Sunday, October 6, 2013

The Preon Model as a Possible Application for Relativistic Kinematical Forces

A few days ago I read an article in the November 2012 Scientific American, by Don Lincoln of Fermilab, "The Inner Life of Quarks," that describes arguments that quarks and leptons are not themselves fundamental, but rather are made up of more fundamental objects named "preons."  The fact that leptons and quarks come in three known "families", with a hierarchy of increasing mass across them, and where the members of  heavier families decay rapidly into the equivalent members of the lightest family, suggests the more-massive families' members are just excited forms of the lightest. Since it is difficult to see how a truly fundamental object can have excited states, more fundamental constituents seem likely.

In the preon model described in the article, which is said to be only one of several that have been put forward, there are two different fundamental preons, termed the "plus (+)" and the "zero (0)", along with their antiparticles.  The plus and its antiparticle have electrical charge, while the zero and its antiparticle do not.
The gluons that are the carriers of the strong force are also composite objects made of the same set of preons.

Lincoln writes and illustrates that the preon model does a good job of representing the known hierarchy of the various families of quarks and leptons and their associated bosonic force particles.  But, according to the article, there is a fundamental problem with the preon model: because the masses of the leptons and quarks are already established, there is no room in it to accommodate the masses of force carrying particles needed to bind like-charged preons into the various charged quarks and leptons.  For example, gluons in the Standard Model account for most of the proton mass, while the up and down quarks are quite light comparatively.  Particles to bind preons with similar charges as quarks would need to be at least as massive as the gluons, and so would lead to larger quark masses than observed. This is where the anti-centrifugal force of the Thomas precession can help.  It provides a mechanism for overcoming electrostatic repulsion that does not require mediation by massive force-carrying particles.  It is simply a kinematical necessity of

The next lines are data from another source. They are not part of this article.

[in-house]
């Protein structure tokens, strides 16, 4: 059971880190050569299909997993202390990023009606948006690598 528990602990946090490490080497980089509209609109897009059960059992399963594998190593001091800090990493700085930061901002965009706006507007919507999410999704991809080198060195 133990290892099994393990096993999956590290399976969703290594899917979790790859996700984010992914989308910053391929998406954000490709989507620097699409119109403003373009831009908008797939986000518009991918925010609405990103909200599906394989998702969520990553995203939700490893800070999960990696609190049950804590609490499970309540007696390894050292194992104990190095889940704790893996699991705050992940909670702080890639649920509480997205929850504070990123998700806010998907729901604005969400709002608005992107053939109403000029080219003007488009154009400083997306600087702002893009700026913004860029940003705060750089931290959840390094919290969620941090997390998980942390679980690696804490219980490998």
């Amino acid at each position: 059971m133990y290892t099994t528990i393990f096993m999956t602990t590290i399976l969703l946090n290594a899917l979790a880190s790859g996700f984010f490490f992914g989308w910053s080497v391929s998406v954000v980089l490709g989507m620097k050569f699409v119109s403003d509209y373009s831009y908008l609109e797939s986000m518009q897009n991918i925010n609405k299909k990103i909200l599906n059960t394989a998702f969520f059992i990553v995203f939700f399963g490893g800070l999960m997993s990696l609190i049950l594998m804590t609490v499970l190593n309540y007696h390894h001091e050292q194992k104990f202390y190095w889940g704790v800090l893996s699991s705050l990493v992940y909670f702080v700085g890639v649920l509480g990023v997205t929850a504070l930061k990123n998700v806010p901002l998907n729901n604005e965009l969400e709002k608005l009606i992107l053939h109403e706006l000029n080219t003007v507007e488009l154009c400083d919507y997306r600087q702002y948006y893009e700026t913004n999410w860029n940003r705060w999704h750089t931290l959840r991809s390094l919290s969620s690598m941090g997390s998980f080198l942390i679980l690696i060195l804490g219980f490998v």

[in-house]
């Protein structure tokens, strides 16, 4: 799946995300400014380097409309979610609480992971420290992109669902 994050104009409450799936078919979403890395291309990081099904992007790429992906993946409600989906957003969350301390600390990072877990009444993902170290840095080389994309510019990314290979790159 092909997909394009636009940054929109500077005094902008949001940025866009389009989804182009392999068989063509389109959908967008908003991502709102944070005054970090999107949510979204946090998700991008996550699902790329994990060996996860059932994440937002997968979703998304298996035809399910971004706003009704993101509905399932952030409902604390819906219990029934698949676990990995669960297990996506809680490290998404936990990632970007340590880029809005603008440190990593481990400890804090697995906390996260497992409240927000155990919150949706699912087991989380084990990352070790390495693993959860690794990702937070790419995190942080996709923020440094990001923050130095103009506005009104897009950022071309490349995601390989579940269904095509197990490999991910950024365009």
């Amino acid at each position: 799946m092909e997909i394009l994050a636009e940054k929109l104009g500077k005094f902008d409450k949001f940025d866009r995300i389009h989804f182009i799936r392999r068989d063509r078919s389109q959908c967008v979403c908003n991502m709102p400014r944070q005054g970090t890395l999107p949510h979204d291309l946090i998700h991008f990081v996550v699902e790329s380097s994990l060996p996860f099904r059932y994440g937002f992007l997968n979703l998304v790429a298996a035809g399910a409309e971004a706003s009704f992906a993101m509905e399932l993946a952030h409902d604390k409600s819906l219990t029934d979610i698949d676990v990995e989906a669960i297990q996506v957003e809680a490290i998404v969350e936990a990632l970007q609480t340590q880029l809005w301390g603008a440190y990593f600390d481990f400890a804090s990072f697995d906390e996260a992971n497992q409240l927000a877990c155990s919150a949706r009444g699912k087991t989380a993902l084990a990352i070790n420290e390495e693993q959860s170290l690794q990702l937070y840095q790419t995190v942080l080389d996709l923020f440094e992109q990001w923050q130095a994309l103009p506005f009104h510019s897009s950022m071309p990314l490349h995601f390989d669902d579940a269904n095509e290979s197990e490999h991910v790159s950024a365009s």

charged particles and electrostatic forces existing in flat Minkowski spacetime.

The anti-centrifugal force of the Thomas precession and its apparent manifestation in Maxwell-Lorentz electrodynamics, as the magnetic force on a relativistic charge moving in the magnetic field created by a Coulomb-accelerating relativstic charge, and how Coulomb repulsion is overcome at extremely small interparticle separations, is described in my arxiv paper  I often call this force the strong magnetic force.

Remarkably, application at the scale of the preon model solves a problem I have been having with trying to apply the strong magnetic force directly as binding ultra-relativstic quarks into nucleons without reference to gluons.  This nucleon model is similar to the MIT Bag Model and so is not completely without precedent.  However, apart from being directly contradictory to the now very well established Standard Model, I have not obtained that it is strong enough to bind as large an object as a nucleon.  I get that the strong magnetic force overcomes Coulomb repulsion at a separation that is about one one-hundredth of the measured size of the proton.  This would seem indeed to make it a better candidate to bind preons into quarks, than to bind quarks into nucleons.  Even more remarkably, here it seems the strong magnetic force need not contradict any established physics, and its lack of need for force carrying particles is an essential characteristic for making the preon model work.

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